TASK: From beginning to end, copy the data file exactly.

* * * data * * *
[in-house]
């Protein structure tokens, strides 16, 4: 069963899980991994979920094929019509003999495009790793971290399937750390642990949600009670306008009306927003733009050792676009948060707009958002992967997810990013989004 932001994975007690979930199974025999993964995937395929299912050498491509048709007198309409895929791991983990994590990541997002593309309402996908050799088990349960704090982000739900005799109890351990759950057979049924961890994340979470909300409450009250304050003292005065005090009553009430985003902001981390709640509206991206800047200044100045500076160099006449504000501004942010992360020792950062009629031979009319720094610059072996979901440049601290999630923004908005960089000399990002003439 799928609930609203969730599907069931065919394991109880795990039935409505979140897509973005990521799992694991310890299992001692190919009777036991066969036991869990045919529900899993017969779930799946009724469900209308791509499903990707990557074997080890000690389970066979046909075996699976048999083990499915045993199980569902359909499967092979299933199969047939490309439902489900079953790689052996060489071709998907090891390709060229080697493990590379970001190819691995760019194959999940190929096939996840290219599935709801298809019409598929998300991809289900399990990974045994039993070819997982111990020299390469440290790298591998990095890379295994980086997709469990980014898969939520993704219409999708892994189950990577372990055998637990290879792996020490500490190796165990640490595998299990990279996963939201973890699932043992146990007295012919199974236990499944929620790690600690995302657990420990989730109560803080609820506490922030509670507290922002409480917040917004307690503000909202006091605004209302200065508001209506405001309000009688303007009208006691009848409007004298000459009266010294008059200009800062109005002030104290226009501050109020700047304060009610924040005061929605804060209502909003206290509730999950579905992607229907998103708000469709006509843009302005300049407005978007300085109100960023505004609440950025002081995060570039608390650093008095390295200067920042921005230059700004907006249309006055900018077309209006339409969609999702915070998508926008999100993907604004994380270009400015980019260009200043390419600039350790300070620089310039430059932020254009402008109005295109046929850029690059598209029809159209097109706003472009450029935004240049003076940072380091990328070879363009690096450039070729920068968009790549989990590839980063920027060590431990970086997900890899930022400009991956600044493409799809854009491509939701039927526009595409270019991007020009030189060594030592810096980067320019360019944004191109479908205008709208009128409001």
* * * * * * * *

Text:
[in-house]
């Protein structure tokens, strides 16, 4: 069963899980991994979920094929019509003999495009790793971290399937750390642990949600009670306008009306927003733009050792676009948060707009958002992967997810990013989004 932001994975007690979930199974025999993964995937395929299912050498491509048709007198309409895929791991983990994590990541997002593309309402996908050799088990349960704090982000739900005799109890351990759950057979049924961890994340979470909300409450009250304050003292005065005090009553009430985003902001981390709640509206991206800047200044100045500076160099006449504000501004942010992360020792950062009629031979009319720094610059072996979901440049601290999630923004908005960089000399990002003439 799928609930609203969730599907069931065919394991109880795990039935409505979140897509973005990521799992694991310890299992001692190919009777036991066969036991869990045919529900899993017969779930799946009724469900209308791509499903990707990557074997080890000690389970066979046909075996699976048999083990499915045993199980569902359909499967092979299933199969047939490309439902489900079953790689052996060489071709998907090891390709060229080697493990590379970001190819691995760019194959999940190929096939996840290219599935709801298809019409598929998300991809289900399990990974045994039993070819997982111990020299390469440290790298591998990095890379295994980086997709469990980014898969939520993704219409999708892994189950990577372990055998637990290879792996020490500490190796165990640490595998299990990279996963939201973890699932043992146990007295012919199974236990499944929620790690600690995302657990420990989730109560803080609820506490922030509670507290922002409480917040917004307690503000909202006091605004209302200065508001209506405001309000009688303007009208006691009848409007004298000459009266010294008059200009800062109005002030104290226009501050109020700047304060009610924040005061929605804060209502909003206290509730999950579905992607229907998103708000469709006509843009302005300049407005978007300085109100960023505004609440950025002081995060570039608390650093008095390295200067920042921005230059700004907006249309006055900018077309209006339409969609999702915070998508926008999100993907604004994380270009400015980019260009200043390419600039350790300070620089310039430059932020254009402008109005295109046929850029690059598209029809159209097109706003472009450029935004240049003076940072380091990328070879363009690096450039070729920068968009790549989990590839980063920027060590431990970086997900890899930022400009991956600044493409799809854009491509939701039927526009595409270019991007020009030189060594030592810096980067320019360019944004191109479908205008709208009128409001």